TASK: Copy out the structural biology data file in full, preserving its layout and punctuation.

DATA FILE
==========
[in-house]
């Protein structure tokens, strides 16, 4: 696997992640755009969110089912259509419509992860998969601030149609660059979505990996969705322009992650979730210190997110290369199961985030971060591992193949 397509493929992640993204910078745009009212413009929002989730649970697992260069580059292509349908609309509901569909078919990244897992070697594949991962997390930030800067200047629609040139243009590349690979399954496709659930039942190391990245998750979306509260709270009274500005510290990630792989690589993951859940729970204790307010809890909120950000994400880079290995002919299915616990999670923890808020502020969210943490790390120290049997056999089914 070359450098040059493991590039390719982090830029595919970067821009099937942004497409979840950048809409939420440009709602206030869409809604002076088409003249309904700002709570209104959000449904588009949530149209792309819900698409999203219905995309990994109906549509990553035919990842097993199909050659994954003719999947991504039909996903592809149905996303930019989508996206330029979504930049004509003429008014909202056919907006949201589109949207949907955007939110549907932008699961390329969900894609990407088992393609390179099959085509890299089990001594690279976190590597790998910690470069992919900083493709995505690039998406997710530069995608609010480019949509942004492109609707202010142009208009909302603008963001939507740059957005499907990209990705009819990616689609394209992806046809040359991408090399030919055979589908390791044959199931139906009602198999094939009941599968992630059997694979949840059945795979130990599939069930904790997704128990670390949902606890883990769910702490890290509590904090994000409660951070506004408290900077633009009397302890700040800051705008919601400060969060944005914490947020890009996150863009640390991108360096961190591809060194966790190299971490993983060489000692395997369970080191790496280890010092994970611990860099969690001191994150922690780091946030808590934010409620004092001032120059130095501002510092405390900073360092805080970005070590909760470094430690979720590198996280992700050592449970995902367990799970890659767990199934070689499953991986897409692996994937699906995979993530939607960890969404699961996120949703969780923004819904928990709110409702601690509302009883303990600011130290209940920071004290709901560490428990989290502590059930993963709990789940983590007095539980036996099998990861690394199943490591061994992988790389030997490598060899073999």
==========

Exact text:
[in-house]
């Protein structure tokens, strides 16, 4: 696997992640755009969110089912259509419509992860998969601030149609660059979505990996969705322009992650979730210190997110290369199961985030971060591992193949 397509493929992640993204910078745009009212413009929002989730649970697992260069580059292509349908609309509901569909078919990244897992070697594949991962997390930030800067200047629609040139243009590349690979399954496709659930039942190391990245998750979306509260709270009274500005510290990630792989690589993951859940729970204790307010809890909120950000994400880079290995002919299915616990999670923890808020502020969210943490790390120290049997056999089914 070359450098040059493991590039390719982090830029595919970067821009099937942004497409979840950048809409939420440009709602206030869409809604002076088409003249309904700002709570209104959000449904588009949530149209792309819900698409999203219905995309990994109906549509990553035919990842097993199909050659994954003719999947991504039909996903592809149905996303930019989508996206330029979504930049004509003429008014909202056919907006949201589109949207949907955007939110549907932008699961390329969900894609990407088992393609390179099959085509890299089990001594690279976190590597790998910690470069992919900083493709995505690039998406997710530069995608609010480019949509942004492109609707202010142009208009909302603008963001939507740059957005499907990209990705009819990616689609394209992806046809040359991408090399030919055979589908390791044959199931139906009602198999094939009941599968992630059997694979949840059945795979130990599939069930904790997704128990670390949902606890883990769910702490890290509590904090994000409660951070506004408290900077633009009397302890700040800051705008919601400060969060944005914490947020890009996150863009640390991108360096961190591809060194966790190299971490993983060489000692395997369970080191790496280890010092994970611990860099969690001191994150922690780091946030808590934010409620004092001032120059130095501002510092405390900073360092805080970005070590909760470094430690979720590198996280992700050592449970995902367990799970890659767990199934070689499953991986897409692996994937699906995979993530939607960890969404699961996120949703969780923004819904928990709110409702601690509302009883303990600011130290209940920071004290709901560490428990989290502590059930993963709990789940983590007095539980036996099998990861690394199943490591061994992988790389030997490598060899073999």